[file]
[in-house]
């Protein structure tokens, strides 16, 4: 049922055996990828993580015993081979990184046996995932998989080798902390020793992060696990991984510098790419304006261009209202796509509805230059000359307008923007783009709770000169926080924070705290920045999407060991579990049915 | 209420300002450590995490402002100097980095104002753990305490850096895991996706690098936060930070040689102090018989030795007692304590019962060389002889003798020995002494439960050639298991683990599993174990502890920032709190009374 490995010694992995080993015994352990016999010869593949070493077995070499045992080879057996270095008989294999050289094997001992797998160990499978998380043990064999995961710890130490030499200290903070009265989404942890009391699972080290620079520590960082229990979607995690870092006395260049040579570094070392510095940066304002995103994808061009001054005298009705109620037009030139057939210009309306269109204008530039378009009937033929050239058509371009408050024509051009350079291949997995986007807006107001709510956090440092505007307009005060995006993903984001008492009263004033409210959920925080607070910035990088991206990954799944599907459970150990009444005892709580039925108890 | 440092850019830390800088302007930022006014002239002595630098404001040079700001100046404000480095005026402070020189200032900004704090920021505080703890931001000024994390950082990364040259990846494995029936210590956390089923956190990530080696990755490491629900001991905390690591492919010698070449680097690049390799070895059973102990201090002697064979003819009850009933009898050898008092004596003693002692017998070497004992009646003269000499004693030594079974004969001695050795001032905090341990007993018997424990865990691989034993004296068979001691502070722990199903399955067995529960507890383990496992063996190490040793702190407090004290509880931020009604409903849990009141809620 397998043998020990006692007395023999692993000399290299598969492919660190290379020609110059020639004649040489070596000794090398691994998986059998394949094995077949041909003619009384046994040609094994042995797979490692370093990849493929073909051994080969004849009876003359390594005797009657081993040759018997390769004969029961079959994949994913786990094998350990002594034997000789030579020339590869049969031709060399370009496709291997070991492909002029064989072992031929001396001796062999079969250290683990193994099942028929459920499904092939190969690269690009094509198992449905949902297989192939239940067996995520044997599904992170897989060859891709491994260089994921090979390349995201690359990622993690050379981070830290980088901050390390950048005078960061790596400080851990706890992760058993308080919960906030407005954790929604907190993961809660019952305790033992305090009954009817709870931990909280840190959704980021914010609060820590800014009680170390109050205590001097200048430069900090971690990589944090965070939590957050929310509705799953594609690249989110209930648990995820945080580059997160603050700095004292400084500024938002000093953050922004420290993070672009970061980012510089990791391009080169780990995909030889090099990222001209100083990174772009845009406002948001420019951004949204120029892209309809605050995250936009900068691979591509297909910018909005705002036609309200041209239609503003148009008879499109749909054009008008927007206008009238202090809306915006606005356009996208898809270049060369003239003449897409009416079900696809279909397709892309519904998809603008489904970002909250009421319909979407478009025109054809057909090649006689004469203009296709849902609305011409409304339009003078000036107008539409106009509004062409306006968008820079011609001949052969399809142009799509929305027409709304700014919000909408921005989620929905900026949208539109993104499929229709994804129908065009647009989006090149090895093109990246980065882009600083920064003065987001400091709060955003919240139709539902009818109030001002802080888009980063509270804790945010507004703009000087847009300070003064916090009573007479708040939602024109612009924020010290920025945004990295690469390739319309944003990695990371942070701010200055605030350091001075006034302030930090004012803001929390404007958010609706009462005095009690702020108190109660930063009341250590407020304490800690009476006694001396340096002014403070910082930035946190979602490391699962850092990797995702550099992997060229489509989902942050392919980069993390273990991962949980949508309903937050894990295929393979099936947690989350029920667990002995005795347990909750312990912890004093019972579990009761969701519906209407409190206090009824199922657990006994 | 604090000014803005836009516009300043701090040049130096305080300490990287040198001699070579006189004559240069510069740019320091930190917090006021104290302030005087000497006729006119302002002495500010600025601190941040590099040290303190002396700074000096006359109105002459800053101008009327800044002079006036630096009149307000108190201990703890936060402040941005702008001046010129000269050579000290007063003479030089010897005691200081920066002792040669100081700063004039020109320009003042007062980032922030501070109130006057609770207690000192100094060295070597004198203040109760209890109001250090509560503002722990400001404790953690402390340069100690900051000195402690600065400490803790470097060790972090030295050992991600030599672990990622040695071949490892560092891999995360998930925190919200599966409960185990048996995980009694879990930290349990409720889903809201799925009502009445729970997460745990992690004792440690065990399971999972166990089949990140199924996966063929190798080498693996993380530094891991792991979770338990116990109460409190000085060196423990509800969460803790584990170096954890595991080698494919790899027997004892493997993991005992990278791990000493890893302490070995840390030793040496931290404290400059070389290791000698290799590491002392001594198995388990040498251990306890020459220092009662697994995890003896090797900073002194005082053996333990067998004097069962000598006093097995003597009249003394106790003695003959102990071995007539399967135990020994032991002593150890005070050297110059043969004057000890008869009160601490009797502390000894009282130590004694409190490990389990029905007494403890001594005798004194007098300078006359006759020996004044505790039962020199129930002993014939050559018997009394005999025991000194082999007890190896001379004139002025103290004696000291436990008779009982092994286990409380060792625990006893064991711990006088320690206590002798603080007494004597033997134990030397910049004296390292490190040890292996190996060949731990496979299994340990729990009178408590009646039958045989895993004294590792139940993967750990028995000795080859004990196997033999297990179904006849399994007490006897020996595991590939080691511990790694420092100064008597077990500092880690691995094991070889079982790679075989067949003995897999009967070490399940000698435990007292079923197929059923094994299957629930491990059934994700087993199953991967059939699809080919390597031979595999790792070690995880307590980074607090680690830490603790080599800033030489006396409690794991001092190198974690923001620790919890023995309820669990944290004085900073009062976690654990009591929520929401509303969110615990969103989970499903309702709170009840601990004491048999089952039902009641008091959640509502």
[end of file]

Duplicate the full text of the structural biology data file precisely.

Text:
[in-house]
């Protein structure tokens, strides 16, 4: 049922055996990828993580015993081979990184046996995932998989080798902390020793992060696990991984510098790419304006261009209202796509509805230059000359307008923007783009709770000169926080924070705290920045999407060991579990049915 | 209420300002450590995490402002100097980095104002753990305490850096895991996706690098936060930070040689102090018989030795007692304590019962060389002889003798020995002494439960050639298991683990599993174990502890920032709190009374 490995010694992995080993015994352990016999010869593949070493077995070499045992080879057996270095008989294999050289094997001992797998160990499978998380043990064999995961710890130490030499200290903070009265989404942890009391699972080290620079520590960082229990979607995690870092006395260049040579570094070392510095940066304002995103994808061009001054005298009705109620037009030139057939210009309306269109204008530039378009009937033929050239058509371009408050024509051009350079291949997995986007807006107001709510956090440092505007307009005060995006993903984001008492009263004033409210959920925080607070910035990088991206990954799944599907459970150990009444005892709580039925108890 | 440092850019830390800088302007930022006014002239002595630098404001040079700001100046404000480095005026402070020189200032900004704090920021505080703890931001000024994390950082990364040259990846494995029936210590956390089923956190990530080696990755490491629900001991905390690591492919010698070449680097690049390799070895059973102990201090002697064979003819009850009933009898050898008092004596003693002692017998070497004992009646003269000499004693030594079974004969001695050795001032905090341990007993018997424990865990691989034993004296068979001691502070722990199903399955067995529960507890383990496992063996190490040793702190407090004290509880931020009604409903849990009141809620 397998043998020990006692007395023999692993000399290299598969492919660190290379020609110059020639004649040489070596000794090398691994998986059998394949094995077949041909003619009384046994040609094994042995797979490692370093990849493929073909051994080969004849009876003359390594005797009657081993040759018997390769004969029961079959994949994913786990094998350990002594034997000789030579020339590869049969031709060399370009496709291997070991492909002029064989072992031929001396001796062999079969250290683990193994099942028929459920499904092939190969690269690009094509198992449905949902297989192939239940067996995520044997599904992170897989060859891709491994260089994921090979390349995201690359990622993690050379981070830290980088901050390390950048005078960061790596400080851990706890992760058993308080919960906030407005954790929604907190993961809660019952305790033992305090009954009817709870931990909280840190959704980021914010609060820590800014009680170390109050205590001097200048430069900090971690990589944090965070939590957050929310509705799953594609690249989110209930648990995820945080580059997160603050700095004292400084500024938002000093953050922004420290993070672009970061980012510089990791391009080169780990995909030889090099990222001209100083990174772009845009406002948001420019951004949204120029892209309809605050995250936009900068691979591509297909910018909005705002036609309200041209239609503003148009008879499109749909054009008008927007206008009238202090809306915006606005356009996208898809270049060369003239003449897409009416079900696809279909397709892309519904998809603008489904970002909250009421319909979407478009025109054809057909090649006689004469203009296709849902609305011409409304339009003078000036107008539409106009509004062409306006968008820079011609001949052969399809142009799509929305027409709304700014919000909408921005989620929905900026949208539109993104499929229709994804129908065009647009989006090149090895093109990246980065882009600083920064003065987001400091709060955003919240139709539902009818109030001002802080888009980063509270804790945010507004703009000087847009300070003064916090009573007479708040939602024109612009924020010290920025945004990295690469390739319309944003990695990371942070701010200055605030350091001075006034302030930090004012803001929390404007958010609706009462005095009690702020108190109660930063009341250590407020304490800690009476006694001396340096002014403070910082930035946190979602490391699962850092990797995702550099992997060229489509989902942050392919980069993390273990991962949980949508309903937050894990295929393979099936947690989350029920667990002995005795347990909750312990912890004093019972579990009761969701519906209407409190206090009824199922657990006994 | 604090000014803005836009516009300043701090040049130096305080300490990287040198001699070579006189004559240069510069740019320091930190917090006021104290302030005087000497006729006119302002002495500010600025601190941040590099040290303190002396700074000096006359109105002459800053101008009327800044002079006036630096009149307000108190201990703890936060402040941005702008001046010129000269050579000290007063003479030089010897005691200081920066002792040669100081700063004039020109320009003042007062980032922030501070109130006057609770207690000192100094060295070597004198203040109760209890109001250090509560503002722990400001404790953690402390340069100690900051000195402690600065400490803790470097060790972090030295050992991600030599672990990622040695071949490892560092891999995360998930925190919200599966409960185990048996995980009694879990930290349990409720889903809201799925009502009445729970997460745990992690004792440690065990399971999972166990089949990140199924996966063929190798080498693996993380530094891991792991979770338990116990109460409190000085060196423990509800969460803790584990170096954890595991080698494919790899027997004892493997993991005992990278791990000493890893302490070995840390030793040496931290404290400059070389290791000698290799590491002392001594198995388990040498251990306890020459220092009662697994995890003896090797900073002194005082053996333990067998004097069962000598006093097995003597009249003394106790003695003959102990071995007539399967135990020994032991002593150890005070050297110059043969004057000890008869009160601490009797502390000894009282130590004694409190490990389990029905007494403890001594005798004194007098300078006359006759020996004044505790039962020199129930002993014939050559018997009394005999025991000194082999007890190896001379004139002025103290004696000291436990008779009982092994286990409380060792625990006893064991711990006088320690206590002798603080007494004597033997134990030397910049004296390292490190040890292996190996060949731990496979299994340990729990009178408590009646039958045989895993004294590792139940993967750990028995000795080859004990196997033999297990179904006849399994007490006897020996595991590939080691511990790694420092100064008597077990500092880690691995094991070889079982790679075989067949003995897999009967070490399940000698435990007292079923197929059923094994299957629930491990059934994700087993199953991967059939699809080919390597031979595999790792070690995880307590980074607090680690830490603790080599800033030489006396409690794991001092190198974690923001620790919890023995309820669990944290004085900073009062976690654990009591929520929401509303969110615990969103989970499903309702709170009840601990004491048999089952039902009641008091959640509502």